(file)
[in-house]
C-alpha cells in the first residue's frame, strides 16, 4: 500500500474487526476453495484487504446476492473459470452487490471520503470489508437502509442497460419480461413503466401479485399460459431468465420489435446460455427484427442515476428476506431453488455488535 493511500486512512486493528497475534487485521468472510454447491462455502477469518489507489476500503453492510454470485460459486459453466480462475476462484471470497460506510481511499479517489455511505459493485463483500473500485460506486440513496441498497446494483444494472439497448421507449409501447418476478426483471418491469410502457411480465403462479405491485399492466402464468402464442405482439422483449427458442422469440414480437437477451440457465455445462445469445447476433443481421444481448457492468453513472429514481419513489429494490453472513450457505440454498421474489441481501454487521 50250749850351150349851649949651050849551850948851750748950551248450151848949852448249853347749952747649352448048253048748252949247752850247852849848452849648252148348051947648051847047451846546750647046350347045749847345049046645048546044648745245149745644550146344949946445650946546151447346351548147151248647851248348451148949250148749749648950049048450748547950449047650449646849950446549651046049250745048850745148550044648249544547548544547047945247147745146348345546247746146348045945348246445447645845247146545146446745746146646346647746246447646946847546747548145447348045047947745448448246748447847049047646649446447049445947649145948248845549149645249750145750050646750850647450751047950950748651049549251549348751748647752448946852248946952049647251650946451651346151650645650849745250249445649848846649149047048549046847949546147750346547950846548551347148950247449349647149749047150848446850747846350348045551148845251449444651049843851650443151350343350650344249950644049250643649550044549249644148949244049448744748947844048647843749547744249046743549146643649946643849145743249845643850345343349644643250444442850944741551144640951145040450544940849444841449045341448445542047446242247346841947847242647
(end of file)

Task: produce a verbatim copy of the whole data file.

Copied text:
[in-house]
C-alpha cells in the first residue's frame, strides 16, 4: 500500500474487526476453495484487504446476492473459470452487490471520503470489508437502509442497460419480461413503466401479485399460459431468465420489435446460455427484427442515476428476506431453488455488535 493511500486512512486493528497475534487485521468472510454447491462455502477469518489507489476500503453492510454470485460459486459453466480462475476462484471470497460506510481511499479517489455511505459493485463483500473500485460506486440513496441498497446494483444494472439497448421507449409501447418476478426483471418491469410502457411480465403462479405491485399492466402464468402464442405482439422483449427458442422469440414480437437477451440457465455445462445469445447476433443481421444481448457492468453513472429514481419513489429494490453472513450457505440454498421474489441481501454487521 50250749850351150349851649949651050849551850948851750748950551248450151848949852448249853347749952747649352448048253048748252949247752850247852849848452849648252148348051947648051847047451846546750647046350347045749847345049046645048546044648745245149745644550146344949946445650946546151447346351548147151248647851248348451148949250148749749648950049048450748547950449047650449646849950446549651046049250745048850745148550044648249544547548544547047945247147745146348345546247746146348045945348246445447645845247146545146446745746146646346647746246447646946847546747548145447348045047947745448448246748447847049047646649446447049445947649145948248845549149645249750145750050646750850647450751047950950748651049549251549348751748647752448946852248946952049647251650946451651346151650645650849745250249445649848846649149047048549046847949546147750346547950846548551347148950247449349647149749047150848446850747846350348045551148845251449444651049843851650443151350343350650344249950644049250643649550044549249644148949244049448744748947844048647843749547744249046743549146643649946643849145743249845643850345343349644643250444442850944741551144640951145040450544940849444841449045341448445542047446242247346841947847242647